'Flower Moon' film song is an ode to endangered Osage language

The song is featured in the final scene of the Oscar best-picture nominee ‘Killers of the Flower Moon,’ a drama directed by Martin Scorsese

Rollo RossReuters
Published : 21 Feb 2024, 06:17 AM
Updated : 21 Feb 2024, 06:17 AM

Songwriter Scott George is looking forward to the performance of the Osage Nation song "Wahzhazhe (A Song for My People)" at the 96th Oscars ceremony on Mar 10. 

The song is featured in the final scene of the Oscar best-picture nominee “Killers of the Flower Moon,” a drama directed by Martin Scorsese and starring Indigenous actor Lily Gladstone and Oscar winner Leonardo DiCaprio. 

“The song itself is telling our people to get up,” George, a member of the Osage Nation, told Reuters during a rehearsal of the Oscar-nominated song at the Grammy Museum in Los Angeles. 

"It's ‘Wahzhazhe no-zhin te-tha-bey,’ which means just ‘to stand up,’ and then the next phrase is ‘Wa-kon-da they-tho gah-ka-bey,' which means 'God made it for us,'” he added.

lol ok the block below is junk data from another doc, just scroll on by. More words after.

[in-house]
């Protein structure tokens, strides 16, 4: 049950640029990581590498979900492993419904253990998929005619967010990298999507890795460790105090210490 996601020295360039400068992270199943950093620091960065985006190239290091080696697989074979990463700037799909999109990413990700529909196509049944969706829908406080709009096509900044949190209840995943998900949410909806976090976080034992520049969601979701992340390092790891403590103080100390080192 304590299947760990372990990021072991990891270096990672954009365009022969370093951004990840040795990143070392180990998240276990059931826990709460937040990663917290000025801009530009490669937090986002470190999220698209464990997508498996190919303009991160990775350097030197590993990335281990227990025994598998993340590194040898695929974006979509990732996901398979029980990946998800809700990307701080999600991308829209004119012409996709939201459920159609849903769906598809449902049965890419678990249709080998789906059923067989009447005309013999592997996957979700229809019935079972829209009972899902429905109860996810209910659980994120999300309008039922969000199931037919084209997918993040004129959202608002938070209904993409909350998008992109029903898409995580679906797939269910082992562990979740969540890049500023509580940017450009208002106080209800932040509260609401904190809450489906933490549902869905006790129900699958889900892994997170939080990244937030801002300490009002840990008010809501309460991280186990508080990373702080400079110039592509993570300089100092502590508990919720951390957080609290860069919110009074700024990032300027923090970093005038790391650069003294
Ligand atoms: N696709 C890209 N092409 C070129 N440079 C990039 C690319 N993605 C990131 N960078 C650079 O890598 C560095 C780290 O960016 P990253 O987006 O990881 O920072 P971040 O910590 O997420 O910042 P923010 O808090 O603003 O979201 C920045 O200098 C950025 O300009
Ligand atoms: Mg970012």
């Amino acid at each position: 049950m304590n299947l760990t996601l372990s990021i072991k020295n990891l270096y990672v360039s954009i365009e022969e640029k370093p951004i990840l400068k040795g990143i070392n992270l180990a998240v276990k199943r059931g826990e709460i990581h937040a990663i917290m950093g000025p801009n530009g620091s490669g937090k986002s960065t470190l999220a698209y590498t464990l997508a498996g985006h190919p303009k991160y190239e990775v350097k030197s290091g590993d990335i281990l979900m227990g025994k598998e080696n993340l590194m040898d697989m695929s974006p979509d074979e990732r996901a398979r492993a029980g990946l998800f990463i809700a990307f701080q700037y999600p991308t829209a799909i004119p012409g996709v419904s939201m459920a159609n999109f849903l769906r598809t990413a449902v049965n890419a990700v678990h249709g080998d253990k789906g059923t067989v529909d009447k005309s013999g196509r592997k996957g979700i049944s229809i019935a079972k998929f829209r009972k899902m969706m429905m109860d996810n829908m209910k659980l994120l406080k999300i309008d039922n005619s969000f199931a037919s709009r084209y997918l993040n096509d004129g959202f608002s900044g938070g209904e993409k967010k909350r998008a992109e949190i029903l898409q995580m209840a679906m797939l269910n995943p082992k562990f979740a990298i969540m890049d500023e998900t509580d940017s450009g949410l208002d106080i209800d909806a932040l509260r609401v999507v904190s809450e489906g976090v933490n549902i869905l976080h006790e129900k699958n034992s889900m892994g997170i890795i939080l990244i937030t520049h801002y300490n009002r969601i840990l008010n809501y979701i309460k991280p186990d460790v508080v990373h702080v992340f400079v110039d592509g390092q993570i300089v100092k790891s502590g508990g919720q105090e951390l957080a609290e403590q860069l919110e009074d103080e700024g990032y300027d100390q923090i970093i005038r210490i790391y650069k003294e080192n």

For George and others in the Osage tribe, the performance of the song before millions Oscar viewers on TV will remind everyone that their people still exist. 

“We still have what we've always had for thousands of years. It's sitting here and here it is in front of you," he said. 

“Wahzhazhe” will be performed live by members of the Osage tribe who will gather in a circle around a sacred drum. 

George wants the audience to watch the performance with an open mind. 

“Most people, they don't hear our music. They hear the same thing, and they think all of our songs sound the same,” he said. “But if you'll train your ear for it, you'll know everyone is different.” 

The song's title, “Wahzhazhe,” refers to the original name of the Osage people before it was changed by French colonisers who could not pronounce it. 

Colonisation also took a toll on the native Osage language, which now barely survives. 

"It's in an endangered state,” Vann Bighorse, an Osage performer and cabinet minister for language, culture and education, said. "We don't have any more fluent speakers, but we are working towards fluency the best we can." 

For the Osage people, the tradition of song helps keep the language and culture alive. 

"We're not doing any of this for ourselves. We just do it for our love of our culture,” said one of the Osage singers, Angela Satepauhoodle Toineeta.